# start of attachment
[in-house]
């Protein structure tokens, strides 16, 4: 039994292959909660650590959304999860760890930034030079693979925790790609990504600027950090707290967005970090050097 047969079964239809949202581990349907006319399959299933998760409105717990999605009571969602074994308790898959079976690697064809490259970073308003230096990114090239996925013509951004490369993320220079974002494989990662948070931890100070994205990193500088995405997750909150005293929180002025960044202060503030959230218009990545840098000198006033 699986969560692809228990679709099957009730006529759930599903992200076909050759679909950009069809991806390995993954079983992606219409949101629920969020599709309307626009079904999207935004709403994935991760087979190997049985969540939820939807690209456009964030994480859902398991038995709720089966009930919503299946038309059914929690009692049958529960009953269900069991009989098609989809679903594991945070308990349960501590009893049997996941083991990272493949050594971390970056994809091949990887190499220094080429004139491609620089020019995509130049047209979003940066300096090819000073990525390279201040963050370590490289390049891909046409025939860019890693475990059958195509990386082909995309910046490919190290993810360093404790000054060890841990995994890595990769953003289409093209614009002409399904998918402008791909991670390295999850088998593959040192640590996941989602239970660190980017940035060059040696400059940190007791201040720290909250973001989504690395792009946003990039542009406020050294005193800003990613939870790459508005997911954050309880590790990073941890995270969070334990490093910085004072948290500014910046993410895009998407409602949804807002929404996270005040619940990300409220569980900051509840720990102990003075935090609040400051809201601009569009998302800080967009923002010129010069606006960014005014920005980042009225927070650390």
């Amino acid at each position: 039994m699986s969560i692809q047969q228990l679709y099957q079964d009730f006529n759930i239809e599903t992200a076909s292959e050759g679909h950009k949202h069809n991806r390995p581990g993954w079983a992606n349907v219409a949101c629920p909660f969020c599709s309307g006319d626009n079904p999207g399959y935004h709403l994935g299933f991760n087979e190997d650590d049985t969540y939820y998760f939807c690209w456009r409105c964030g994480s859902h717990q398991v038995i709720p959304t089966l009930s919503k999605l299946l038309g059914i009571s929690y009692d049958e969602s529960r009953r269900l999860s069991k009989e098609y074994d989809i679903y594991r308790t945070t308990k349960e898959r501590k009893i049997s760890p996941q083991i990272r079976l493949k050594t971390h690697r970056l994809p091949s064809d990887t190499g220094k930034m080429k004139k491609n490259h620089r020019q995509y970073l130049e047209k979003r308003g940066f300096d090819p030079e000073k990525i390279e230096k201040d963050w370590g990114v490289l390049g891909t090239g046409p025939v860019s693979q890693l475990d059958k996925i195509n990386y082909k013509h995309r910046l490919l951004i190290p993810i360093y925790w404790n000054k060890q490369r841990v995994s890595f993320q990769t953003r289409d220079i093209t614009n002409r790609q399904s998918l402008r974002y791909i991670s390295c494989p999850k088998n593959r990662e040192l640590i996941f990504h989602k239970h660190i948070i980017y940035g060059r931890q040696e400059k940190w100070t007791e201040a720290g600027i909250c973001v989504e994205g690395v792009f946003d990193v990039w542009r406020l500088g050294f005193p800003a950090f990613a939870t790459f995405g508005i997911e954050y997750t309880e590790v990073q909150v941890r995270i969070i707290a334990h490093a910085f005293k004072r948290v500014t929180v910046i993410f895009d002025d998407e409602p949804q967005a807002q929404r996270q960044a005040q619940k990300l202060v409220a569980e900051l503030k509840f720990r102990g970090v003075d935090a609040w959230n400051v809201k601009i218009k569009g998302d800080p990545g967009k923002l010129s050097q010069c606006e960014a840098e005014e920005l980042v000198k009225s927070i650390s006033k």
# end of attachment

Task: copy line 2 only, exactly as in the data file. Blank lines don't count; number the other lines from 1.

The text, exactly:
């Protein structure tokens, strides 16, 4: 039994292959909660650590959304999860760890930034030079693979925790790609990504600027950090707290967005970090050097 047969079964239809949202581990349907006319399959299933998760409105717990999605009571969602074994308790898959079976690697064809490259970073308003230096990114090239996925013509951004490369993320220079974002494989990662948070931890100070994205990193500088995405997750909150005293929180002025960044202060503030959230218009990545840098000198006033 699986969560692809228990679709099957009730006529759930599903992200076909050759679909950009069809991806390995993954079983992606219409949101629920969020599709309307626009079904999207935004709403994935991760087979190997049985969540939820939807690209456009964030994480859902398991038995709720089966009930919503299946038309059914929690009692049958529960009953269900069991009989098609989809679903594991945070308990349960501590009893049997996941083991990272493949050594971390970056994809091949990887190499220094080429004139491609620089020019995509130049047209979003940066300096090819000073990525390279201040963050370590490289390049891909046409025939860019890693475990059958195509990386082909995309910046490919190290993810360093404790000054060890841990995994890595990769953003289409093209614009002409399904998918402008791909991670390295999850088998593959040192640590996941989602239970660190980017940035060059040696400059940190007791201040720290909250973001989504690395792009946003990039542009406020050294005193800003990613939870790459508005997911954050309880590790990073941890995270969070334990490093910085004072948290500014910046993410895009998407409602949804807002929404996270005040619940990300409220569980900051509840720990102990003075935090609040400051809201601009569009998302800080967009923002010129010069606006960014005014920005980042009225927070650390």